Diagram 5

The basis of rational and emotive art therapy is the non-representative picture. There are many common aspects between meditations without objects and non-representative pictures. In both cases external objects (things) are withdrawn from the perception which is instead directed towards internal phenomena that always appear in form of qualities and/or processes. The self of a human being, for example, does not exist as a representative object or painting. It is a complex of functions. These are present at every moment of perception in the form of current momentary impressions. It is possible to express these impressions directly in a non- representative picture. In meditation without objects it is also important to separate perception from both outside and inside images until you reach the experience of non-representative self- awareness. Every attempt to express these impressions in the form of an object (e.g. in the form of a flower, a tree or any other representative picture) would not be an immediate view, nor direct perception, but associative reification, which is not the self. The self is not a tree. It is a temporary (but eventually recurring) experience of qualities. In rational and emotive art therapy the creative projection of such a non-representative experience of the self is called egogram.

Within the framework of the Chi-Schara-and Badgan teaching the non-representative picture is the manifestation of a process in which all aspects are involved. The task of drawing ones sense of self as a non-representative picture initiates a process where intuitive and an-logical thinking, differentiating feelings and creative manifestations are crossed with each other and thus result in the non-representative picture. Let me illustrate this correlation with a simple example. Try to create a tender feeling (for instance through an appropriate memory). As soon as you are aware of this feeling draw an angular and hard line. Two experiences are possible. Either the line is not hard and angular, or it is, but then Your feeling has completely changed in the moment of drawing.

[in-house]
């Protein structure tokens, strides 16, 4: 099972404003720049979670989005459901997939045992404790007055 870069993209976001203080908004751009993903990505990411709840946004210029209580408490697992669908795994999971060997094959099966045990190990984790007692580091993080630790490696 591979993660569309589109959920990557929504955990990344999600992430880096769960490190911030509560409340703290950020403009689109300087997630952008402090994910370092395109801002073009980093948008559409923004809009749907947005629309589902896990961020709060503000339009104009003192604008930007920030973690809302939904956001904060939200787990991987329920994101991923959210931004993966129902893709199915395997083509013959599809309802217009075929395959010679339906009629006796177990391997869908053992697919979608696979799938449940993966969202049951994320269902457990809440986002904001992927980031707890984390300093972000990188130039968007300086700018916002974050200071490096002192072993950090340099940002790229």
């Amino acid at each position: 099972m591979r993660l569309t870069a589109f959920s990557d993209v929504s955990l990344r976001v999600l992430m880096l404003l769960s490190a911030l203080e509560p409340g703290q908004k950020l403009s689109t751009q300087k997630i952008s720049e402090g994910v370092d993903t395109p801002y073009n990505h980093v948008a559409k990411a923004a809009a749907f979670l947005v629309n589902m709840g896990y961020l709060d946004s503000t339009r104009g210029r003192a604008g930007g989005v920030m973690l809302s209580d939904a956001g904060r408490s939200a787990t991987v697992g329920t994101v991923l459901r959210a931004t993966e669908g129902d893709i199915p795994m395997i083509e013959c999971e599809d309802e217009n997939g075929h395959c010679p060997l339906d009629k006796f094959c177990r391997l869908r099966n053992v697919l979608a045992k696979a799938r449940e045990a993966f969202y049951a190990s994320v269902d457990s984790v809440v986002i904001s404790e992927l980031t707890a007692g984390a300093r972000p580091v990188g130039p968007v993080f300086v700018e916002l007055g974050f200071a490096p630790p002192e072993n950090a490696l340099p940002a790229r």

The concept of rational and emotive art therapy is trying to create transformation by means of understanding for those who have lost the experience of being whole. The extent to which manifestations accomplished within a particular micro-system of the spirit-mind image improve understanding of their macro-system, or social reality of life, will depend on each individual’s responsibility for their own carmic potential.

© Otto Hanus 2000